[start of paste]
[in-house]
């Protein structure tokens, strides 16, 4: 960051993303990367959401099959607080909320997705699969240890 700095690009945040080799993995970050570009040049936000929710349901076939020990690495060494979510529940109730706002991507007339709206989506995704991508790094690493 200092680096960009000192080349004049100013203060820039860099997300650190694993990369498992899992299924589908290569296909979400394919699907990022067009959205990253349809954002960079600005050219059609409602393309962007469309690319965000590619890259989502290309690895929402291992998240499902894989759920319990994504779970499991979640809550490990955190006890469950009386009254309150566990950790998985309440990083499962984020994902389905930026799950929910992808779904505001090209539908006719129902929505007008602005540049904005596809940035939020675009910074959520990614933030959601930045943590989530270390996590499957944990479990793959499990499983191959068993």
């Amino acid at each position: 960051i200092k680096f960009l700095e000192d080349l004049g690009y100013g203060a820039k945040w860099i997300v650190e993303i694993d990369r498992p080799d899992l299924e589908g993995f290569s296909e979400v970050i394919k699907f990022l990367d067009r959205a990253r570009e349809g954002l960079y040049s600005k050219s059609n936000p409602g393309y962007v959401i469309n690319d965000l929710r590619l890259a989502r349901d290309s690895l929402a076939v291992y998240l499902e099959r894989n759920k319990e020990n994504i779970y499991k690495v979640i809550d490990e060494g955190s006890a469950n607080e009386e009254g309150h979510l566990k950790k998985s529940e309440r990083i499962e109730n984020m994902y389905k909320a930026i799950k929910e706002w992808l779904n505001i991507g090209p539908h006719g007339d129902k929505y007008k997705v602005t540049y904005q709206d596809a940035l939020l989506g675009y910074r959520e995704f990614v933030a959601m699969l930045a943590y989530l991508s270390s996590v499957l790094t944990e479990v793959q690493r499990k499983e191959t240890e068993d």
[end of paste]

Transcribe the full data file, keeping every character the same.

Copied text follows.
[in-house]
């Protein structure tokens, strides 16, 4: 960051993303990367959401099959607080909320997705699969240890 700095690009945040080799993995970050570009040049936000929710349901076939020990690495060494979510529940109730706002991507007339709206989506995704991508790094690493 200092680096960009000192080349004049100013203060820039860099997300650190694993990369498992899992299924589908290569296909979400394919699907990022067009959205990253349809954002960079600005050219059609409602393309962007469309690319965000590619890259989502290309690895929402291992998240499902894989759920319990994504779970499991979640809550490990955190006890469950009386009254309150566990950790998985309440990083499962984020994902389905930026799950929910992808779904505001090209539908006719129902929505007008602005540049904005596809940035939020675009910074959520990614933030959601930045943590989530270390996590499957944990479990793959499990499983191959068993």
């Amino acid at each position: 960051i200092k680096f960009l700095e000192d080349l004049g690009y100013g203060a820039k945040w860099i997300v650190e993303i694993d990369r498992p080799d899992l299924e589908g993995f290569s296909e979400v970050i394919k699907f990022l990367d067009r959205a990253r570009e349809g954002l960079y040049s600005k050219s059609n936000p409602g393309y962007v959401i469309n690319d965000l929710r590619l890259a989502r349901d290309s690895l929402a076939v291992y998240l499902e099959r894989n759920k319990e020990n994504i779970y499991k690495v979640i809550d490990e060494g955190s006890a469950n607080e009386e009254g309150h979510l566990k950790k998985s529940e309440r990083i499962e109730n984020m994902y389905k909320a930026i799950k929910e706002w992808l779904n505001i991507g090209p539908h006719g007339d129902k929505y007008k997705v602005t540049y904005q709206d596809a940035l939020l989506g675009y910074r959520e995704f990614v933030a959601m699969l930045a943590y989530l991508s270390s996590v499957l790094t944990e479990v793959q690493r499990k499983e191959t240890e068993d």